Sunday saw the conclusion of The Last Dance documentary series ESPN produced about Michael Jordan. While the show was mostly about the 1997-98 NBA season, it did a great job covering pretty much Jordan’s entire career and key moments of his teammates as well.
The show was titled Last Dance because it was the last season for Phil Jackson, Scottie Pippen, and Jordan as members of the Bulls.
However, as we all know, it wasn’t MJ’s true Last Dance. That happened years later in Washington, when he played two, mostly uneventful, seasons with the Wizards.
Coach – Doug Collins
Doug Collins was the first coach Jordan was able to connect with in Chicago. It didn’t work out with Kevin Loughery or Stan Albeck and Collins took over in 1986, during Jordan’s third season.
In their second season together, Jordan won league MVP and won his first playoff series, that epic game winning shot in game 5 against the Cavs. Collins coached three seasons and was fired after 1989, to make way for Phil Jackson.
Wizards were 37-45 in both the 2001-02 and 2002-03 season, missing the playoffs each time.
Jerry Stackhouse was acquired from the Pistons in a trade for Richard Hamilton during the summer of 2002. Stackhouse is the only teammate to ever average more points than Jordan (21.5 ppg to Jordan’s 20 ppg).
Hubert Davis was on the Wizards in 2001-02, before being part of the aforementioned trade that sent Hamilton to the Pistons for fellow Tar Heel Jerry Stackhouse.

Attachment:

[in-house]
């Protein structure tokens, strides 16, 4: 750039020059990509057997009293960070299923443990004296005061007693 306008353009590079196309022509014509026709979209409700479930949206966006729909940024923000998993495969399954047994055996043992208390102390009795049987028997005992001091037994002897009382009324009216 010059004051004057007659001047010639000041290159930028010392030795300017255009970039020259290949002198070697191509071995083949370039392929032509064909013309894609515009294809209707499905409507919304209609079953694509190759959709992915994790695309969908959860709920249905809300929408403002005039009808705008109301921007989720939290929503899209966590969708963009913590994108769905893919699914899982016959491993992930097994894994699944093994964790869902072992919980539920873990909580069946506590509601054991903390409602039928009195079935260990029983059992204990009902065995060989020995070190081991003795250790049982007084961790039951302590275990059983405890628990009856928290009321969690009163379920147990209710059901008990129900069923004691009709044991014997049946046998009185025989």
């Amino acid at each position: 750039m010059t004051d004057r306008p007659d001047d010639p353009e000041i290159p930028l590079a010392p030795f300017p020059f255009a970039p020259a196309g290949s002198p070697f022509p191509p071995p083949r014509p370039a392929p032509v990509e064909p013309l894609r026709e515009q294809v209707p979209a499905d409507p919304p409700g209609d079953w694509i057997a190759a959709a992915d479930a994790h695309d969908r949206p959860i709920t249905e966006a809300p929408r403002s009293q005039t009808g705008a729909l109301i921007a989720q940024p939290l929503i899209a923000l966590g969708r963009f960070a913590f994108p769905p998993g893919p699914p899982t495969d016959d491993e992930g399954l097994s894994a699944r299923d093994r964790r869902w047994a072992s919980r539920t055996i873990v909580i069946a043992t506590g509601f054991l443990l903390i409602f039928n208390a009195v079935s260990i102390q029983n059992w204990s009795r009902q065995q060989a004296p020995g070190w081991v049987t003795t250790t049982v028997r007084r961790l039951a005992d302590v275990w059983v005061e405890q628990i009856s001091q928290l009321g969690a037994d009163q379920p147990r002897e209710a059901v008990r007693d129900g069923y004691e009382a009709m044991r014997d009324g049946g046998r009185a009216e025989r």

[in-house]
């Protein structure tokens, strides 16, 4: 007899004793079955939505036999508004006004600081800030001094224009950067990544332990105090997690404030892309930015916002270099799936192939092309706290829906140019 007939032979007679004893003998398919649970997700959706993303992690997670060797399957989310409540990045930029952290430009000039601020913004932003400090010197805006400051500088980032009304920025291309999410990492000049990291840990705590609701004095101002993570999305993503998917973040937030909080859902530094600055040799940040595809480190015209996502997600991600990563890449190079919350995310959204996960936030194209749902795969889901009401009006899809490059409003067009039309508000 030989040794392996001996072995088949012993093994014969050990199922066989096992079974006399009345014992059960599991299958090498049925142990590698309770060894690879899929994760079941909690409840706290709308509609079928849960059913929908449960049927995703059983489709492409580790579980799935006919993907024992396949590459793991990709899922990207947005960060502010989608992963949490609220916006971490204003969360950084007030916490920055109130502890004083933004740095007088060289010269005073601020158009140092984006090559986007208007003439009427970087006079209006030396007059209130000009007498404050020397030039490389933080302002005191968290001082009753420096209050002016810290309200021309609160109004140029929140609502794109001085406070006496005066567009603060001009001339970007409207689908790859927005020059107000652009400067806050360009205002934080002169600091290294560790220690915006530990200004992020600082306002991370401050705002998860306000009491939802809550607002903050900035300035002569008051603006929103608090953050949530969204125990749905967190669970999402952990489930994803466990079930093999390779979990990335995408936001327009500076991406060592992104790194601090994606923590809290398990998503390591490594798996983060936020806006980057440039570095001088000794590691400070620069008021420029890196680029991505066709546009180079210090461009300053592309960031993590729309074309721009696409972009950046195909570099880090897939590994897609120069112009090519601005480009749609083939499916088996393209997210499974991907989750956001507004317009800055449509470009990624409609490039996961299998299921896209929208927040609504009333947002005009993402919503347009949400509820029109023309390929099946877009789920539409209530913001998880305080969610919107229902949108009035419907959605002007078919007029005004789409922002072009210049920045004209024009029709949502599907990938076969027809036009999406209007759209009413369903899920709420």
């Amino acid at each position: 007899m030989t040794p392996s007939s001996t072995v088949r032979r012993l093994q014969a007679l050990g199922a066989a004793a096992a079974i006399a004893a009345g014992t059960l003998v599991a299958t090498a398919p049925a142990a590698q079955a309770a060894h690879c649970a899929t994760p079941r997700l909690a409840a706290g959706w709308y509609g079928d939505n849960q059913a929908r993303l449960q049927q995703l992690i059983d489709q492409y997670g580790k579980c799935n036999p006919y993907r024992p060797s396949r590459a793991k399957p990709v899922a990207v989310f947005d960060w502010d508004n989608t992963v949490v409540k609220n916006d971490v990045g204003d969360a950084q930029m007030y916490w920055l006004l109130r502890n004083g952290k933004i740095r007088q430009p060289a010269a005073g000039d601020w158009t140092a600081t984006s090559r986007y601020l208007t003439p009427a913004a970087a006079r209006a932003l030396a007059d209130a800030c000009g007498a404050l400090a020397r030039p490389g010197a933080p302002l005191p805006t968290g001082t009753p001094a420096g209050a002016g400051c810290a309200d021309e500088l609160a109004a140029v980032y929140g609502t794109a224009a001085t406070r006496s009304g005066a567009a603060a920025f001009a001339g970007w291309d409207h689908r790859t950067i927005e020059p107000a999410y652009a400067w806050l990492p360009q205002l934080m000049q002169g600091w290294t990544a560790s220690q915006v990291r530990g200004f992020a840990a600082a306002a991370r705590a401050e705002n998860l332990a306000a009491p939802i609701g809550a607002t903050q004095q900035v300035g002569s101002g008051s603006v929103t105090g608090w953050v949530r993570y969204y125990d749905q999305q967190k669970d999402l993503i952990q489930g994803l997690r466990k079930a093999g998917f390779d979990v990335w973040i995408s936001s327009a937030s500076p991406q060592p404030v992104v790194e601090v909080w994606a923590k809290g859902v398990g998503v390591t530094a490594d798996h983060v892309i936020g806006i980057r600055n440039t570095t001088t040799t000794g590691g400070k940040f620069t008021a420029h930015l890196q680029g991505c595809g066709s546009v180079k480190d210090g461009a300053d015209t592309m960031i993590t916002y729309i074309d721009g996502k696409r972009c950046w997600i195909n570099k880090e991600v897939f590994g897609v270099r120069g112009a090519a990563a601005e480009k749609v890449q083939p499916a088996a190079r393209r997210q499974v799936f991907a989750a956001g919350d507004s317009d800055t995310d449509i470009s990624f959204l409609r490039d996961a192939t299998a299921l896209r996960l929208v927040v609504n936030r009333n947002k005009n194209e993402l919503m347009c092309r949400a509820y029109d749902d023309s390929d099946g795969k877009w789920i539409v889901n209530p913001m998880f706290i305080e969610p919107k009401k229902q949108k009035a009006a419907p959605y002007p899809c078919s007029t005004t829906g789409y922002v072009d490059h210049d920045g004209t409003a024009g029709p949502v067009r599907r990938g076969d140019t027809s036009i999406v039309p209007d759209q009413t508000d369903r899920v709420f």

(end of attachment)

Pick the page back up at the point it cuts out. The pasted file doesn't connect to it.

Brendan Haywood was drafted #20 in 2001 by the Cavs and immediately traded to the Wizards. Jordan had to surround himself with Tar Heels. Haywood averaged 5.6 and 5.1 rpg in his two years with Jordan.
Charles Oakley began his career on the Bulls with Jordan in 1985 until 1988, when he went to the Knicks. They went from friends to rivals, but reunited in 2002-03, where a 39 year old Oakley played 42 games.
To end the 1998 NBA Finals, Jordan hit a legendary shot over Jazz guard Byron Russell. After 9 seasons in Utah, Russell joined Jordan on the Wizards in 2002. He averaged 4.5 ppg in 20 mpg.
Christian Laettner is arguably one of the most hated basketball players ever, if not, the most hated Duke player. Laettner was 32 years old when the famous Dukie played with the famous Tar Heel. In those two years Laettner averaged 7.2 ppg and 5.7 rpg.
Jordan joined the Wizards at a time when they were terrible. Terrible enough to earn the #1 pick in the 2001 Draft. Rather than go the route of taking an established college star like Jason Richardson, Shane Battier, or Joe Johnson, Wizards took Kwame Brown out of high school – the first high school ever drafted #1.
In 2002, Wizards took Jared Jeffries 11th overall. Jeffries had a really successful career at Indiana as an All-American and Big Ten Player of the Year.